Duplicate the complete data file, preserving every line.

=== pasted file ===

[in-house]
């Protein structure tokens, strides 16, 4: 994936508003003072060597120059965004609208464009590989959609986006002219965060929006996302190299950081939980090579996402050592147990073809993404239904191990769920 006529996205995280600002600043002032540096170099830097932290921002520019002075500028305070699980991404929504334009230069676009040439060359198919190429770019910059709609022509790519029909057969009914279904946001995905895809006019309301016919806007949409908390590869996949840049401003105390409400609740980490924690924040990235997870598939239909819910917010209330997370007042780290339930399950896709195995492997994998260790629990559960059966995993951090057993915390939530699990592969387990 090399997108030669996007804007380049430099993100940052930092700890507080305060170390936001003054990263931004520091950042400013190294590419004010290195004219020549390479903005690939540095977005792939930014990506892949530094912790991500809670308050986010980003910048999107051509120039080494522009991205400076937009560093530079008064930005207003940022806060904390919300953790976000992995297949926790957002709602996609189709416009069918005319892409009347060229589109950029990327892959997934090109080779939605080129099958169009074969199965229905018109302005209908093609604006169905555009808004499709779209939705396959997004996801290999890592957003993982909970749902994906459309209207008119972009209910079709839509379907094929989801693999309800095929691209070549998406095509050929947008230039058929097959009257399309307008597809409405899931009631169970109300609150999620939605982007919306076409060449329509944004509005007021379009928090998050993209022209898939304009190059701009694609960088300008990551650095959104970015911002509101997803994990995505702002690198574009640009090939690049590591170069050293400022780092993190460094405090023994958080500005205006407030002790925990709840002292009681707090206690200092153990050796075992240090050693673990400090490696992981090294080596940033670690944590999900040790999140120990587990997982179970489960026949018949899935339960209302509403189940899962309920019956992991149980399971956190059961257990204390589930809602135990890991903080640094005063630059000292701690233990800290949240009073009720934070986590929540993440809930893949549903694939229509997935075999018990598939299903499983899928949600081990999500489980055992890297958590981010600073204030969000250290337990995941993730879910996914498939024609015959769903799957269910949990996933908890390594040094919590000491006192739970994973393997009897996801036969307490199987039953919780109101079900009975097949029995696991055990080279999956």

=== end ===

[in-house]
């Protein structure tokens, strides 16, 4: 994936508003003072060597120059965004609208464009590989959609986006002219965060929006996302190299950081939980090579996402050592147990073809993404239904191990769920 006529996205995280600002600043002032540096170099830097932290921002520019002075500028305070699980991404929504334009230069676009040439060359198919190429770019910059709609022509790519029909057969009914279904946001995905895809006019309301016919806007949409908390590869996949840049401003105390409400609740980490924690924040990235997870598939239909819910917010209330997370007042780290339930399950896709195995492997994998260790629990559960059966995993951090057993915390939530699990592969387990 090399997108030669996007804007380049430099993100940052930092700890507080305060170390936001003054990263931004520091950042400013190294590419004010290195004219020549390479903005690939540095977005792939930014990506892949530094912790991500809670308050986010980003910048999107051509120039080494522009991205400076937009560093530079008064930005207003940022806060904390919300953790976000992995297949926790957002709602996609189709416009069918005319892409009347060229589109950029990327892959997934090109080779939605080129099958169009074969199965229905018109302005209908093609604006169905555009808004499709779209939705396959997004996801290999890592957003993982909970749902994906459309209207008119972009209910079709839509379907094929989801693999309800095929691209070549998406095509050929947008230039058929097959009257399309307008597809409405899931009631169970109300609150999620939605982007919306076409060449329509944004509005007021379009928090998050993209022209898939304009190059701009694609960088300008990551650095959104970015911002509101997803994990995505702002690198574009640009090939690049590591170069050293400022780092993190460094405090023994958080500005205006407030002790925990709840002292009681707090206690200092153990050796075992240090050693673990400090490696992981090294080596940033670690944590999900040790999140120990587990997982179970489960026949018949899935339960209302509403189940899962309920019956992991149980399971956190059961257990204390589930809602135990890991903080640094005063630059000292701690233990800290949240009073009720934070986590929540993440809930893949549903694939229509997935075999018990598939299903499983899928949600081990999500489980055992890297958590981010600073204030969000250290337990995941993730879910996914498939024609015959769903799957269910949990996933908890390594040094919590000491006192739970994973393997009897996801036969307490199987039953919780109101079900009975097949029995696991055990080279999956």